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Is the right hon. and learned Gentleman not aware that Mr. Ludovic Kennedy applied for a transcript, was told that he could have one on payment of £200, that he and Mr. Gollancz, an author and publisher of the highest repute, agreed to pay the cost of the transcript, and that then for some reason the application was referred for virtually ex parte consideration by some unknown judge in camera and that, ex camera, one always expects the negative?
I am not aware of alt that the hon. Gentleman has said. I am aware that Mr. Kennedy made such an application. The hon. Gentleman is an author and also a lawyer, and I know that he will appreciate the law and Section 16(1) of the Criminal Appeal Act, 1907. It would surely be plainly wrong for the Director, for whom I answer, to obtain a transcript where the court has refused the application. The Director can properly obtain a transcript only for the purpose of the discharge of his statutory duties; and these do not include the supply of transcripts to authors.
Is it not a fact that up till now transcripts have been provided for the authors of the Notable Trials series and at least two other series of public trials? What is there to hide about this? Why was agreement made to provide the transcript and the matter then referred to a judge in chambers?
The hon. Gentleman is, to a certain extent, anticipating the next Question. His Question would require me to require the Director to take certain steps. I would suggest that, having regard to the refusal of that application by the court, it would not be right so to do.
Is my right hon. and learned Friend aware that the anxiety about the way in which this case has been handled is not in the least confined to the hon. Member for Oldham, West (Mr. Hale) and that those who have read the correspondence find it extraordinarily hard to understand why transcripts are made available in some cases and not in others? Will my right hon. and learned Friend have a look at this matter again?
My hon. Friend must realise that this is a matter where an application was made to the court and that under the rules of the court and the Statute it is a matter only for the court. There are various provisions made within the Statute If it is a matter for changing the law, it is not a matter for me. I am answering only on what is the duty of the Director.
Whatever the present state of the law, can the right hon. and learned Gentleman give a good reason why the transcript should be refused to reputable people and, if not, surely this House has power to alter the law? Will he give an undertaking that legislation will be introduced to do so?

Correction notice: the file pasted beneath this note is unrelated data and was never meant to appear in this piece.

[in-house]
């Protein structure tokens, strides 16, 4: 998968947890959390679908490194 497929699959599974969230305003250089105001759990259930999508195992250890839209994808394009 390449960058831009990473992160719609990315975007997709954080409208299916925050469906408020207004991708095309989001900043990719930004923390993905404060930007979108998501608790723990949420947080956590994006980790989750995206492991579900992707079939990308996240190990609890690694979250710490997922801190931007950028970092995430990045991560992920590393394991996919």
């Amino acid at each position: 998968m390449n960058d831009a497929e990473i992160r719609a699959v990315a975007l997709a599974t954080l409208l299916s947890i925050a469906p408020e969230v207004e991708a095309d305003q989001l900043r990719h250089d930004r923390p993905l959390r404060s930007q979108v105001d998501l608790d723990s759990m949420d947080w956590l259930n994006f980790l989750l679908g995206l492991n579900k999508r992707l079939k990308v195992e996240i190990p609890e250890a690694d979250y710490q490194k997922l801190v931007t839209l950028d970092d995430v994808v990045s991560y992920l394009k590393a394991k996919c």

I cannot say why a transcript should be refused by the court. The right hon. Gentleman well knows that it could not and should not and that he would not want it to be the responsibility of the Executive to be able to reply to such a question. All I can say is that the duty of the Director, where the court has refused an application, could only be to obtain transcripts for his own use, with the exceptions to which I will refer when we come to the next Question.
I am not talking about a particular case, but can the right hon. and learned Gentleman give reasons why the transcript of cases in open court should be refused; if he cannot, will he undertake to alter the general law, quite apart from this case?
There are quite clearly reasons why some could be refused, as people might make applications for cases of a particular nature of which they would seek to have a transcript; reference can be made to cases of grave indecency and matters of that kind where it would be right and proper to refuse them. In the circumstances, the provision has been made that there shall be rules that the parties interested shall be entitled to get a transcript, but no other persons, save in exceptional circumstances.
Why is it not possible, when, as here, it is a matter of wide public interest, for steps to be taken to enable the transcriot to be made available for historical and other purposes? In this particular case, would he consider whether there was not the possibility of an appeal from the order which was made in camera, and, if there is the possibility of appeal, would he direct the Director of Public Prosecutions to enter an appeal?
No, Sir. There is no such possibility of appeal and there is no such power. The power arises under Section 16(1) of the Criminal Appeal Act and the rules made there under, and therefore the Director cannot in any way interfere.
Is it not a fact that the Act specifically says that a transcript may be provided to a person interested? There is nothing wrong with the law. The right hon. and learned Gentleman now says that other authors have been able to borrow transcripts for nothing, but this very reputable author and publishers were told that they would have to pay £200—and agreed to pay it—and why is there this discrimination? Why was the matter referred to the court when it was not necessary to refer it to the court under the Act or under the rules, and indeed the agreement was made without any reference to the court? Is Miss Marilyn Rice-Davies to be the only distinguished author who can write about this case?
I know of no application save the application made by Mr. Kennedy, as I understand it, to the court itself. A party interested means the appellant or the respondent. With regard to my present answer to this Question, there have been, as I said, six cases. All of these have been on the authority of the court, and those authors have been able to have a transcript.